Outbreaks of antibiotic-resistant salmonella have been linked to tomatoes, experts warn.
According to the European Center for Disease Prevention and Control, the life-threatening pathogen was discovered in the UK, US and 11 European countries last year.
The Salmonella Senftenberg cases were found and believed to be caused by “cherry-like tomatoes,” experts said.
An ECDPC spokesman said: “Case surveys in Austria, Germany, France and Sweden indicated that cherry-like tomatoes are a possible carrier of infection.”
“The outbreak strain was discovered in a mixed salad dish made with cherry tomatoes and green leafy vegetables on August 17, 2022 in France.
“Tomatoes in lettuce in France and tomatoes suspected of transmitting the infections in Austria have been traced back to wholesalers in Germany, the Netherlands and Spain, and to tomato growers in the Netherlands, Spain and Morocco.”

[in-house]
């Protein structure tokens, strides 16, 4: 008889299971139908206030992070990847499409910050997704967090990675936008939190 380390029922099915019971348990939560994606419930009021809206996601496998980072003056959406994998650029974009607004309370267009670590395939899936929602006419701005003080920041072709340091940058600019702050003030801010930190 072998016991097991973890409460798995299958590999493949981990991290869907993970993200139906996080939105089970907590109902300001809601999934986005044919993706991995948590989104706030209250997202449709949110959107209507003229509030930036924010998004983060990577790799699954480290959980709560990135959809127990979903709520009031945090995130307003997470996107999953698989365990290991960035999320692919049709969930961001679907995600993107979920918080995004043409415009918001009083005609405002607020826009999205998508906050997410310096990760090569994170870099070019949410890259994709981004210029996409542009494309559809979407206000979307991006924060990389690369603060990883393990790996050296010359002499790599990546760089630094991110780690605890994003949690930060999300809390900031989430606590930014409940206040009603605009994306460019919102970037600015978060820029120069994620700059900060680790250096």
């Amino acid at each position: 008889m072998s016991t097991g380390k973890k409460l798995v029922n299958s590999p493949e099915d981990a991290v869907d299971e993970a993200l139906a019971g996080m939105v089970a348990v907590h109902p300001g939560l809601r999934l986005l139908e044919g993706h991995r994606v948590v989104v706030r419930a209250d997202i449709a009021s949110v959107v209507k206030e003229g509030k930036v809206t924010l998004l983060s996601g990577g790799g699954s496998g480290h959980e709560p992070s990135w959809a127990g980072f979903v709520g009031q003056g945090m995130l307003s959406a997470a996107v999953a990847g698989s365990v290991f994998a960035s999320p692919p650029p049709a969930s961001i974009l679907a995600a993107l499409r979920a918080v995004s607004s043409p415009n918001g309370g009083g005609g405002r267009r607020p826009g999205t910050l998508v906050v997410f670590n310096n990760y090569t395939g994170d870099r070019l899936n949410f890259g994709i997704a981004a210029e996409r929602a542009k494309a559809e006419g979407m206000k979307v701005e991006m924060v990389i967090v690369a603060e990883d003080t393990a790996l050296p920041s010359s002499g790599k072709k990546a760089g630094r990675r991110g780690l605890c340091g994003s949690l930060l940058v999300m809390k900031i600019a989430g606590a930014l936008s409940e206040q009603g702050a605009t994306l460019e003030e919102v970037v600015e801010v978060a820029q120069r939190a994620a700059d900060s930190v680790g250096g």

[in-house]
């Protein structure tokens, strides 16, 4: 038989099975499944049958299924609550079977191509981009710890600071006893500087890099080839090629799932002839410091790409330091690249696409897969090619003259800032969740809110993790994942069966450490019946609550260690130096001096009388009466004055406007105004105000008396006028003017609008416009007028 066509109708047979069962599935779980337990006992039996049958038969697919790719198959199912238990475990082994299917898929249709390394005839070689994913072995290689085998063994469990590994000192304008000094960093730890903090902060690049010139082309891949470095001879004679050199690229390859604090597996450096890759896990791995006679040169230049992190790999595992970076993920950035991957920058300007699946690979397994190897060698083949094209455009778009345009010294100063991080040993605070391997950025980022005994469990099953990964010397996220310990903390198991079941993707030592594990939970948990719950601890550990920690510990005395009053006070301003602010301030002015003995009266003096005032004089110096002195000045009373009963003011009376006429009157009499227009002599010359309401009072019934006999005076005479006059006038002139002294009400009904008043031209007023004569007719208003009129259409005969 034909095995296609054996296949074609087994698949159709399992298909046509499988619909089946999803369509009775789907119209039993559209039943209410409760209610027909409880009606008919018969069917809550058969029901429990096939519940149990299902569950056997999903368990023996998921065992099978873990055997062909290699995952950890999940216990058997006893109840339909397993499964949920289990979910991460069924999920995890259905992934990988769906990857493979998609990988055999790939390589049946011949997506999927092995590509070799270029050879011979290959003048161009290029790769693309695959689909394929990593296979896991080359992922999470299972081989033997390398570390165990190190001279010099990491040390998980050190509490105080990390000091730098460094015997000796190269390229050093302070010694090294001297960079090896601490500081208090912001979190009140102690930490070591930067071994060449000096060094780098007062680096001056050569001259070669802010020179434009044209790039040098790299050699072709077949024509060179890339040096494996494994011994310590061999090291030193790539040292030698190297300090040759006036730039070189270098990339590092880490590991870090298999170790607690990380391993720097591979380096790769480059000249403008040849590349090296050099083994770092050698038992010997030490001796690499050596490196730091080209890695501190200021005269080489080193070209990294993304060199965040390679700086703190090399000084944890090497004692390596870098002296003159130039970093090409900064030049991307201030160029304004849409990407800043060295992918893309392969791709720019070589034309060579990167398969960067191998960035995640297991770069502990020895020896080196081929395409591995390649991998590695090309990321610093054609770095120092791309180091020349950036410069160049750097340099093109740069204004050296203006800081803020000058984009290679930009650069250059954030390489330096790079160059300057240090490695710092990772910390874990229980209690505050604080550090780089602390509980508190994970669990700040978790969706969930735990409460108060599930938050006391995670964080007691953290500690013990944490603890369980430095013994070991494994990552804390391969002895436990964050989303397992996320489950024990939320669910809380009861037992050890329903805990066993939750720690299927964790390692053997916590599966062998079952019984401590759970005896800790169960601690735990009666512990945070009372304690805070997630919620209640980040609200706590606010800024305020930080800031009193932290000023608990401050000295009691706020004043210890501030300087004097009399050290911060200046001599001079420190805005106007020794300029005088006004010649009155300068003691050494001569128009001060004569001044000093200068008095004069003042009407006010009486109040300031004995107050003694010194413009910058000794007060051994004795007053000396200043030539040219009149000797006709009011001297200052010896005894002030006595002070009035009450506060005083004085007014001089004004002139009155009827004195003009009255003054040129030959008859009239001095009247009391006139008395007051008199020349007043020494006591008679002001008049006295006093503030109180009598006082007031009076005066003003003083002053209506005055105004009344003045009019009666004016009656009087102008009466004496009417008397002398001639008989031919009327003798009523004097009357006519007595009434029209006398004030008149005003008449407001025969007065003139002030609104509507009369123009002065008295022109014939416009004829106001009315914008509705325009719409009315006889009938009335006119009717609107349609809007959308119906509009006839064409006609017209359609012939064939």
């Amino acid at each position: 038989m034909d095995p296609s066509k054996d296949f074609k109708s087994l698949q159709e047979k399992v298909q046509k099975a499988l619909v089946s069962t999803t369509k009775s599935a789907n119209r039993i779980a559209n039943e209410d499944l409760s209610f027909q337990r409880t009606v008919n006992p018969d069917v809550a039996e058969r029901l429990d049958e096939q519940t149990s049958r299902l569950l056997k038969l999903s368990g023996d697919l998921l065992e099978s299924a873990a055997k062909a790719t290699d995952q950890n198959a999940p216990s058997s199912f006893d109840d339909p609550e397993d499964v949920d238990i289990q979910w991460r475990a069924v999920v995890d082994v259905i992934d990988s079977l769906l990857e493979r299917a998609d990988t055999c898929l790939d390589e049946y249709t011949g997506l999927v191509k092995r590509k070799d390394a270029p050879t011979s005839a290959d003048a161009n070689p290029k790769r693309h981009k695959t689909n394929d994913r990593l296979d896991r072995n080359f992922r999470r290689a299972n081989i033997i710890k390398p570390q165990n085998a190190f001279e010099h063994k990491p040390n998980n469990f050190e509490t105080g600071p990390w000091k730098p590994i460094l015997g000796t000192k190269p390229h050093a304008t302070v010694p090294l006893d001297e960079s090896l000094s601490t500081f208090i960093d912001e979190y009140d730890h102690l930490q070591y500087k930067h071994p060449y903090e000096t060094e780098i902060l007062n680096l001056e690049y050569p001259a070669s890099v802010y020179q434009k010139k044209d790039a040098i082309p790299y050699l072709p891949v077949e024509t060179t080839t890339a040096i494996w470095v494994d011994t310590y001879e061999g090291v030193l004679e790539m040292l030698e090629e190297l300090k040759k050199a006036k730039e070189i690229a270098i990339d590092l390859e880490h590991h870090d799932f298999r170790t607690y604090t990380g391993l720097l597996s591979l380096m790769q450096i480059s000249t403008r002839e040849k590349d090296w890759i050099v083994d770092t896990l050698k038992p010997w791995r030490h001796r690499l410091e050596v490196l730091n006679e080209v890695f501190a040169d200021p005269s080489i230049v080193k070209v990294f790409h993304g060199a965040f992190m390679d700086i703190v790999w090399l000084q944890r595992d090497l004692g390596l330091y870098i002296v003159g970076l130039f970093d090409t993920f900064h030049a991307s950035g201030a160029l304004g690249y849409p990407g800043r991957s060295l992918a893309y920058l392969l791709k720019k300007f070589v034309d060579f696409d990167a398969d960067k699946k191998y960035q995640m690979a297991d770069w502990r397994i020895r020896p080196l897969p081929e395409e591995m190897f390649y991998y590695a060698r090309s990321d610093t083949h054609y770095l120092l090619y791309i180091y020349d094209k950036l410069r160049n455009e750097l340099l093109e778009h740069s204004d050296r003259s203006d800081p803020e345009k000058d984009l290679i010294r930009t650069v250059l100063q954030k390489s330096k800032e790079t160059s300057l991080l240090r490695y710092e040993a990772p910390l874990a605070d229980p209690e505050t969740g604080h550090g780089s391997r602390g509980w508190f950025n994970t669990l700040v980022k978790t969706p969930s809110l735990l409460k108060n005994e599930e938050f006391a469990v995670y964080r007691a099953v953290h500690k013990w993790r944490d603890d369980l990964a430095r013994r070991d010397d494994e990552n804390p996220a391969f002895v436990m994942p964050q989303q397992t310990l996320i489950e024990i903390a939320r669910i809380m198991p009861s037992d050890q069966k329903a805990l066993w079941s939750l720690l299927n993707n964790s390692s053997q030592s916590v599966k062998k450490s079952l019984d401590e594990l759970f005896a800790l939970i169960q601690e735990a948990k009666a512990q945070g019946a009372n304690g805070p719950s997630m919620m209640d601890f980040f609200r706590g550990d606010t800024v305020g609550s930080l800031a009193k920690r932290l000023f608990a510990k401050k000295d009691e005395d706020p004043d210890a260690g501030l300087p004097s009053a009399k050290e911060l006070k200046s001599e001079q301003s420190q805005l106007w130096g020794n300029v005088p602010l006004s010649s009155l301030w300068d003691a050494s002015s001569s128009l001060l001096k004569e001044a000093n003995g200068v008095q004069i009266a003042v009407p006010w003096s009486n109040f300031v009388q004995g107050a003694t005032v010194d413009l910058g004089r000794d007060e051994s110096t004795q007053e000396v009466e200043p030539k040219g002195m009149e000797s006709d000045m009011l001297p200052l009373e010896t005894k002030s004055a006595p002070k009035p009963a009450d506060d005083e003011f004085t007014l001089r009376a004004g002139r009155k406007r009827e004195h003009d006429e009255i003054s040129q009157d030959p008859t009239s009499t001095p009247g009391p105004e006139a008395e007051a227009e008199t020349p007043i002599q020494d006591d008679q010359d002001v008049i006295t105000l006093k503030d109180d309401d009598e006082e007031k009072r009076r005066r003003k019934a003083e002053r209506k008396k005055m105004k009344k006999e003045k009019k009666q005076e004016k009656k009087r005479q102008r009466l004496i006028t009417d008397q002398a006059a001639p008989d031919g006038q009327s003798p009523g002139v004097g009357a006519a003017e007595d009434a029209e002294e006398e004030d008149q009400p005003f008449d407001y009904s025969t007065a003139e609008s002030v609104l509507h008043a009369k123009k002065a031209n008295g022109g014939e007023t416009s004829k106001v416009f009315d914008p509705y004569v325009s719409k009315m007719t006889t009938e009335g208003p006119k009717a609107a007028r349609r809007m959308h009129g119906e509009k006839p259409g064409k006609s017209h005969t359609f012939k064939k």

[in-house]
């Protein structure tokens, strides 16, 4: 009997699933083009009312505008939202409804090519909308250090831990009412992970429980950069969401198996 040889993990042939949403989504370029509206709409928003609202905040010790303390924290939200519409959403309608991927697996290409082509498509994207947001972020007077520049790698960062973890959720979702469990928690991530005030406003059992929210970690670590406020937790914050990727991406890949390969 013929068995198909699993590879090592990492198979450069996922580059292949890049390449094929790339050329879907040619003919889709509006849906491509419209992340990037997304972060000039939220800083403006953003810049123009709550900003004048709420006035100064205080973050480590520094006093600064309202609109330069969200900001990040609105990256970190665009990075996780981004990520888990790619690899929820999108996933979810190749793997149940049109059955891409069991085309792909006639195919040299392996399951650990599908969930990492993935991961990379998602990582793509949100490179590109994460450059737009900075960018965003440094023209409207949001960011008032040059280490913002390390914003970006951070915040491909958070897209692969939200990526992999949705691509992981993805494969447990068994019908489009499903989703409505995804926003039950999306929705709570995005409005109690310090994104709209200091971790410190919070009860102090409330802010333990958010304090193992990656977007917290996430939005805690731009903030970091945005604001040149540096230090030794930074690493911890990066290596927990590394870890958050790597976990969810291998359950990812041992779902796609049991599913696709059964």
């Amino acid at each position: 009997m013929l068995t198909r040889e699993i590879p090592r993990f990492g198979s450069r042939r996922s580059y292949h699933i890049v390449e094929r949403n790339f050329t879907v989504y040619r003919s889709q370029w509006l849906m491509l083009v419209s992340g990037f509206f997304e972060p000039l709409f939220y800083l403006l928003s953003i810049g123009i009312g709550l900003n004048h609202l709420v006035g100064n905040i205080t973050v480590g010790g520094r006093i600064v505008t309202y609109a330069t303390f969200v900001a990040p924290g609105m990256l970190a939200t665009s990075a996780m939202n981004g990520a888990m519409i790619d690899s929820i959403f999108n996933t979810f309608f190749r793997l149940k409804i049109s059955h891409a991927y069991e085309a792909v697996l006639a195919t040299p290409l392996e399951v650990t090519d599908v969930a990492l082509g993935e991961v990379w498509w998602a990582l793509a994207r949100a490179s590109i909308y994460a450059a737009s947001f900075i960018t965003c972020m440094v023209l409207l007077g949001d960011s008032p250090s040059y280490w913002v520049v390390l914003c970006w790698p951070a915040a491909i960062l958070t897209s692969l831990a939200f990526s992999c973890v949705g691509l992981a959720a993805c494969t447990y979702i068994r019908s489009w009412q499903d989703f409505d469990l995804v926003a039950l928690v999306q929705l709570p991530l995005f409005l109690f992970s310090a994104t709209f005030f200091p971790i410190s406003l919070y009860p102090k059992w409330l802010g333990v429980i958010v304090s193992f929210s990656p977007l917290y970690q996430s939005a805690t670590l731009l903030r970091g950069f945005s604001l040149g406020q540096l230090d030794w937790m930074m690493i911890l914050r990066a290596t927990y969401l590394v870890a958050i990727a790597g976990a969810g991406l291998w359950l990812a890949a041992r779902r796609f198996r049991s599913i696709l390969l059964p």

Salmonella is a bacteria normally found in foods like eggs and chicken that can cause food poisoning symptoms for up to two weeks in otherwise healthy people.
Signs include diarrhea, stomach cramps, fever, nausea, vomiting, chills, headache and blood in the stool.
In severe cases it can be fatal, with young children, the elderly and those with compromised immune systems being particularly at risk.
In these cases, they may need antibiotics to clear the infection — although the drugs aren’t necessary in the vast majority of infections.
However, experts are concerned about increasing infections caused by antibiotic-resistant strains of pathogens.
The ECDPC report identified four cases of Salmonella Senftenberg in the UK between August last year and July this year.
During the same period, there have been two cases in the US, where the Centers for Disease Control and Prevention issued a safety alert about the virus last year.
Germany recorded the most cases with 26, followed by France (16), Finland (11) and Sweden (11).
Antimicrobial resistance has been identified in Austria, France, Germany, Ireland, Norway and Sweden.